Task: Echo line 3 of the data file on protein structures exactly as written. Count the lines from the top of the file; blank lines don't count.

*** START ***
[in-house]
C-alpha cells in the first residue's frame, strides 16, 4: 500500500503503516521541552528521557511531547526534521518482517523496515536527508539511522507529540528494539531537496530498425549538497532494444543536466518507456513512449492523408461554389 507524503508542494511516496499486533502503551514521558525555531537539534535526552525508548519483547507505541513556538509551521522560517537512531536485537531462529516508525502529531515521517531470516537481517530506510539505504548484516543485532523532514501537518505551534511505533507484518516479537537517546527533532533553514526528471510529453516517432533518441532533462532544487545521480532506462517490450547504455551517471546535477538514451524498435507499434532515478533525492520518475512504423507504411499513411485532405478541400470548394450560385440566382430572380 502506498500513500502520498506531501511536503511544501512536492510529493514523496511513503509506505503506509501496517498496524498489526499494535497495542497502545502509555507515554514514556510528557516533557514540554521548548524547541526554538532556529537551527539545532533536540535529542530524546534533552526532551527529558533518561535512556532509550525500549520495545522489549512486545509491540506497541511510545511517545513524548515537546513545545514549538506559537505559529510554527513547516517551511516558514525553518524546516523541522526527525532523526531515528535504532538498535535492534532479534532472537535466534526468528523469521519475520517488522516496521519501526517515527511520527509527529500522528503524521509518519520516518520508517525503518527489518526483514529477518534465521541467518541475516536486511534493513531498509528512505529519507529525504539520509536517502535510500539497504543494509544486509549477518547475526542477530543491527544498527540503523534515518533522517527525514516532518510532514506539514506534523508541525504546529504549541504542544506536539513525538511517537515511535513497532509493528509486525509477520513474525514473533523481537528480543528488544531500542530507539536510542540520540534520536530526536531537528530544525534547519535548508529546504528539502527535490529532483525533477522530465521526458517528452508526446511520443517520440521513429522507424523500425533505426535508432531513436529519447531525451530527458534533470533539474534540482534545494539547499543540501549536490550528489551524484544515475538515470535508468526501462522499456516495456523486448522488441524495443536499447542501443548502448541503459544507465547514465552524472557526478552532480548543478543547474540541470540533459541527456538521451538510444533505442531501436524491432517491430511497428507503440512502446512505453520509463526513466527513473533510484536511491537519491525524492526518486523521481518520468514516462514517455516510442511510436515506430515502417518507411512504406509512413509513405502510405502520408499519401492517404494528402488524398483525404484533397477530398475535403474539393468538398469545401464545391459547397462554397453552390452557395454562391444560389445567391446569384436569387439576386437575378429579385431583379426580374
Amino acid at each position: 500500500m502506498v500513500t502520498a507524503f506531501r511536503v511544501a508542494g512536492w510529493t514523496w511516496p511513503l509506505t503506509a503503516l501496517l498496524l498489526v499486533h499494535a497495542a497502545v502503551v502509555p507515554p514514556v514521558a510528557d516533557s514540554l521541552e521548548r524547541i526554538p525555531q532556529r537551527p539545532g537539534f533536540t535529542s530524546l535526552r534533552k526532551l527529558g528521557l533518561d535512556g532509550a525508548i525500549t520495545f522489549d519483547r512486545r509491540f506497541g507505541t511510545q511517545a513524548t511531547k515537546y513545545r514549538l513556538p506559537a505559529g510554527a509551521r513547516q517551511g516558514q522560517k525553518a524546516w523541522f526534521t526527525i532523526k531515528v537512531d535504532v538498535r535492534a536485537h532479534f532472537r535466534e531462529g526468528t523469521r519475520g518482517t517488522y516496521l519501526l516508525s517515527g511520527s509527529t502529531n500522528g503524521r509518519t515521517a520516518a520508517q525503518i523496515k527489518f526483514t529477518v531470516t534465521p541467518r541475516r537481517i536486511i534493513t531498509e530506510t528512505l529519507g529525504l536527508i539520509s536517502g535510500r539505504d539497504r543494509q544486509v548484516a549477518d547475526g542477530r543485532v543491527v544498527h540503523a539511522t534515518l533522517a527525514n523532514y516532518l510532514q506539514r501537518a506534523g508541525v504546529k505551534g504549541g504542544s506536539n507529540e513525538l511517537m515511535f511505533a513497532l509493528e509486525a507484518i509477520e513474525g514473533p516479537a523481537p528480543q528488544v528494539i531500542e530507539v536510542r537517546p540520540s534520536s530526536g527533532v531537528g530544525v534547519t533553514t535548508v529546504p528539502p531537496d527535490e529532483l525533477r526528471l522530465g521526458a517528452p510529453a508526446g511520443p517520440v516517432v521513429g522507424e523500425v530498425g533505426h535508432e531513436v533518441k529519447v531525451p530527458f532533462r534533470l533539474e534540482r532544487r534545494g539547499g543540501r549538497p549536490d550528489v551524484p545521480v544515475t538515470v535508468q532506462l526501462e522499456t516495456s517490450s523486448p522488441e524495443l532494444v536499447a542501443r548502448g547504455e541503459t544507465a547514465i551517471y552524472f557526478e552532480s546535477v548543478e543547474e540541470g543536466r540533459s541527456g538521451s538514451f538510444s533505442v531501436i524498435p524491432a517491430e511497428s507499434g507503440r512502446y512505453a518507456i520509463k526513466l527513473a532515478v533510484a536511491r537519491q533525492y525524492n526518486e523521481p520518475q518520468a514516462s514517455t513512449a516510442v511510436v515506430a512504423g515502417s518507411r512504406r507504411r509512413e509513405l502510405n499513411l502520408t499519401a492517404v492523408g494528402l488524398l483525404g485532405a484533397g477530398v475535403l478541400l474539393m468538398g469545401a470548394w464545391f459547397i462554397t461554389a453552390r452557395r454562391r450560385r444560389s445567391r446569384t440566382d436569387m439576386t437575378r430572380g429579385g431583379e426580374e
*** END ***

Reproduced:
Amino acid at each position: 500500500m502506498v500513500t502520498a507524503f506531501r511536503v511544501a508542494g512536492w510529493t514523496w511516496p511513503l509506505t503506509a503503516l501496517l498496524l498489526v499486533h499494535a497495542a497502545v502503551v502509555p507515554p514514556v514521558a510528557d516533557s514540554l521541552e521548548r524547541i526554538p525555531q532556529r537551527p539545532g537539534f533536540t535529542s530524546l535526552r534533552k526532551l527529558g528521557l533518561d535512556g532509550a525508548i525500549t520495545f522489549d519483547r512486545r509491540f506497541g507505541t511510545q511517545a513524548t511531547k515537546y513545545r514549538l513556538p506559537a505559529g510554527a509551521r513547516q517551511g516558514q522560517k525553518a524546516w523541522f526534521t526527525i532523526k531515528v537512531d535504532v538498535r535492534a536485537h532479534f532472537r535466534e531462529g526468528t523469521r519475520g518482517t517488522y516496521l519501526l516508525s517515527g511520527s509527529t502529531n500522528g503524521r509518519t515521517a520516518a520508517q525503518i523496515k527489518f526483514t529477518v531470516t534465521p541467518r541475516r537481517i536486511i534493513t531498509e530506510t528512505l529519507g529525504l536527508i539520509s536517502g535510500r539505504d539497504r543494509q544486509v548484516a549477518d547475526g542477530r543485532v543491527v544498527h540503523a539511522t534515518l533522517a527525514n523532514y516532518l510532514q506539514r501537518a506534523g508541525v504546529k505551534g504549541g504542544s506536539n507529540e513525538l511517537m515511535f511505533a513497532l509493528e509486525a507484518i509477520e513474525g514473533p516479537a523481537p528480543q528488544v528494539i531500542e530507539v536510542r537517546p540520540s534520536s530526536g527533532v531537528g530544525v534547519t533553514t535548508v529546504p528539502p531537496d527535490e529532483l525533477r526528471l522530465g521526458a517528452p510529453a508526446g511520443p517520440v516517432v521513429g522507424e523500425v530498425g533505426h535508432e531513436v533518441k529519447v531525451p530527458f532533462r534533470l533539474e534540482r532544487r534545494g539547499g543540501r549538497p549536490d550528489v551524484p545521480v544515475t538515470v535508468q532506462l526501462e522499456t516495456s517490450s523486448p522488441e524495443l532494444v536499447a542501443r548502448g547504455e541503459t544507465a547514465i551517471y552524472f557526478e552532480s546535477v548543478e543547474e540541470g543536466r540533459s541527456g538521451s538514451f538510444s533505442v531501436i524498435p524491432a517491430e511497428s507499434g507503440r512502446y512505453a518507456i520509463k526513466l527513473a532515478v533510484a536511491r537519491q533525492y525524492n526518486e523521481p520518475q518520468a514516462s514517455t513512449a516510442v511510436v515506430a512504423g515502417s518507411r512504406r507504411r509512413e509513405l502510405n499513411l502520408t499519401a492517404v492523408g494528402l488524398l483525404g485532405a484533397g477530398v475535403l478541400l474539393m468538398g469545401a470548394w464545391f459547397i462554397t461554389a453552390r452557395r454562391r450560385r444560389s445567391r446569384t440566382d436569387m439576386t437575378r430572380g429579385g431583379e426580374e